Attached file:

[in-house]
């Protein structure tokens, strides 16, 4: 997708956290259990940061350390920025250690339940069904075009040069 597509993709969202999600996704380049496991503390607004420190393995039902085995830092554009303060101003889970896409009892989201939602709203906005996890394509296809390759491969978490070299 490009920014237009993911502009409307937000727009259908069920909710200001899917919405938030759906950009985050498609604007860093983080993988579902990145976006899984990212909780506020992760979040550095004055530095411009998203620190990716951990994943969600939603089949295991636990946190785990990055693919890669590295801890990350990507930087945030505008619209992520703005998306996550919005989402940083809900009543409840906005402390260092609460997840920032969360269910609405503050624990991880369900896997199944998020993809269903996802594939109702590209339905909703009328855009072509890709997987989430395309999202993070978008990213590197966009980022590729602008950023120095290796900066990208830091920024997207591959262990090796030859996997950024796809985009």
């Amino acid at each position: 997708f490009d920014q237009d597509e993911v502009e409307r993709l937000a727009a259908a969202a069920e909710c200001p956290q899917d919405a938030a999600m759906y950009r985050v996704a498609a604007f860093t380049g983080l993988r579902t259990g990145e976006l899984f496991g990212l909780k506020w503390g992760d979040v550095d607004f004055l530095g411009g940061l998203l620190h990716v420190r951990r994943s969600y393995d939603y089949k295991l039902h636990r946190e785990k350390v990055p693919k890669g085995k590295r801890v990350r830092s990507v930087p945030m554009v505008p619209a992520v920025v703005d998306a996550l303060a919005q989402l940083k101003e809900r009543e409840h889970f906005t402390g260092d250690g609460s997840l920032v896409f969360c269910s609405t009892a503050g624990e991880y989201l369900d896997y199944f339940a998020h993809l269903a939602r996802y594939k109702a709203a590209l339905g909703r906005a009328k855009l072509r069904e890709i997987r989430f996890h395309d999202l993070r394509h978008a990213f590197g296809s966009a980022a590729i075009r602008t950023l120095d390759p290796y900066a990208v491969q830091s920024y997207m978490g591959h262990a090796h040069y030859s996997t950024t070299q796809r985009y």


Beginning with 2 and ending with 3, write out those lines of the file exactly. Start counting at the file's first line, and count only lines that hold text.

């Protein structure tokens, strides 16, 4: 997708956290259990940061350390920025250690339940069904075009040069 597509993709969202999600996704380049496991503390607004420190393995039902085995830092554009303060101003889970896409009892989201939602709203906005996890394509296809390759491969978490070299 490009920014237009993911502009409307937000727009259908069920909710200001899917919405938030759906950009985050498609604007860093983080993988579902990145976006899984990212909780506020992760979040550095004055530095411009998203620190990716951990994943969600939603089949295991636990946190785990990055693919890669590295801890990350990507930087945030505008619209992520703005998306996550919005989402940083809900009543409840906005402390260092609460997840920032969360269910609405503050624990991880369900896997199944998020993809269903996802594939109702590209339905909703009328855009072509890709997987989430395309999202993070978008990213590197966009980022590729602008950023120095290796900066990208830091920024997207591959262990090796030859996997950024796809985009």
């Amino acid at each position: 997708f490009d920014q237009d597509e993911v502009e409307r993709l937000a727009a259908a969202a069920e909710c200001p956290q899917d919405a938030a999600m759906y950009r985050v996704a498609a604007f860093t380049g983080l993988r579902t259990g990145e976006l899984f496991g990212l909780k506020w503390g992760d979040v550095d607004f004055l530095g411009g940061l998203l620190h990716v420190r951990r994943s969600y393995d939603y089949k295991l039902h636990r946190e785990k350390v990055p693919k890669g085995k590295r801890v990350r830092s990507v930087p945030m554009v505008p619209a992520v920025v703005d998306a996550l303060a919005q989402l940083k101003e809900r009543e409840h889970f906005t402390g260092d250690g609460s997840l920032v896409f969360c269910s609405t009892a503050g624990e991880y989201l369900d896997y199944f339940a998020h993809l269903a939602r996802y594939k109702a709203a590209l339905g909703r906005a009328k855009l072509r069904e890709i997987r989430f996890h395309d999202l993070r394509h978008a990213f590197g296809s966009a980022a590729i075009r602008t950023l120095d390759p290796y900066a990208v491969q830091s920024y997207m978490g591959h262990a090796h040069y030859s996997t950024t070299q796809r985009y």